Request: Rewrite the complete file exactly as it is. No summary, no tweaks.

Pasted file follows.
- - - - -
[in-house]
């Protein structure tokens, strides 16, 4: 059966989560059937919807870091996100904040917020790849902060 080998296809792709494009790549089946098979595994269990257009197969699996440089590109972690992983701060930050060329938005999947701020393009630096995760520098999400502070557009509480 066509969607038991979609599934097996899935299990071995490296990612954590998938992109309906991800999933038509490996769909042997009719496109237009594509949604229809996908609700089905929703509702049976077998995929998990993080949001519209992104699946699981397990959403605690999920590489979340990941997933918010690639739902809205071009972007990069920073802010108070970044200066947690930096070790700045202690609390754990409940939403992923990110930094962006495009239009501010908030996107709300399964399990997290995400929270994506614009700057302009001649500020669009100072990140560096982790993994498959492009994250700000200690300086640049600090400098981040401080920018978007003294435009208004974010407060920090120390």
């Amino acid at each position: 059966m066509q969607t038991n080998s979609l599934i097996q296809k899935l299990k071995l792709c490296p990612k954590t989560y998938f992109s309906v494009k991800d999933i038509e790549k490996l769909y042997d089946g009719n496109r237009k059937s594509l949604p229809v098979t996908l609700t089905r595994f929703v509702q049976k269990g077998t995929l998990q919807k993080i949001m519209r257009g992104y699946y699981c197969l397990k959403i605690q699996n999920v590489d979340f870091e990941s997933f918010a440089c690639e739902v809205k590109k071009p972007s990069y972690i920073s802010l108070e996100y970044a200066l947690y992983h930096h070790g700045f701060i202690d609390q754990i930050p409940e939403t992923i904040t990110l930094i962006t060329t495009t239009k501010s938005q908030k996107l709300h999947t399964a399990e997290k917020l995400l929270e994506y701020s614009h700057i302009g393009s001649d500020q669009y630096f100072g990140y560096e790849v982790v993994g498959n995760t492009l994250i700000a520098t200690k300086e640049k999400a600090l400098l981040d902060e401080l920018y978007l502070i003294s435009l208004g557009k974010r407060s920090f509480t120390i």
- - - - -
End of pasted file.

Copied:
[in-house]
């Protein structure tokens, strides 16, 4: 059966989560059937919807870091996100904040917020790849902060 080998296809792709494009790549089946098979595994269990257009197969699996440089590109972690992983701060930050060329938005999947701020393009630096995760520098999400502070557009509480 066509969607038991979609599934097996899935299990071995490296990612954590998938992109309906991800999933038509490996769909042997009719496109237009594509949604229809996908609700089905929703509702049976077998995929998990993080949001519209992104699946699981397990959403605690999920590489979340990941997933918010690639739902809205071009972007990069920073802010108070970044200066947690930096070790700045202690609390754990409940939403992923990110930094962006495009239009501010908030996107709300399964399990997290995400929270994506614009700057302009001649500020669009100072990140560096982790993994498959492009994250700000200690300086640049600090400098981040401080920018978007003294435009208004974010407060920090120390």
């Amino acid at each position: 059966m066509q969607t038991n080998s979609l599934i097996q296809k899935l299990k071995l792709c490296p990612k954590t989560y998938f992109s309906v494009k991800d999933i038509e790549k490996l769909y042997d089946g009719n496109r237009k059937s594509l949604p229809v098979t996908l609700t089905r595994f929703v509702q049976k269990g077998t995929l998990q919807k993080i949001m519209r257009g992104y699946y699981c197969l397990k959403i605690q699996n999920v590489d979340f870091e990941s997933f918010a440089c690639e739902v809205k590109k071009p972007s990069y972690i920073s802010l108070e996100y970044a200066l947690y992983h930096h070790g700045f701060i202690d609390q754990i930050p409940e939403t992923i904040t990110l930094i962006t060329t495009t239009k501010s938005q908030k996107l709300h999947t399964a399990e997290k917020l995400l929270e994506y701020s614009h700057i302009g393009s001649d500020q669009y630096f100072g990140y560096e790849v982790v993994g498959n995760t492009l994250i700000a520098t200690k300086e640049k999400a600090l400098l981040d902060e401080l920018y978007l502070i003294s435009l208004g557009k974010r407060s920090f509480t120390i």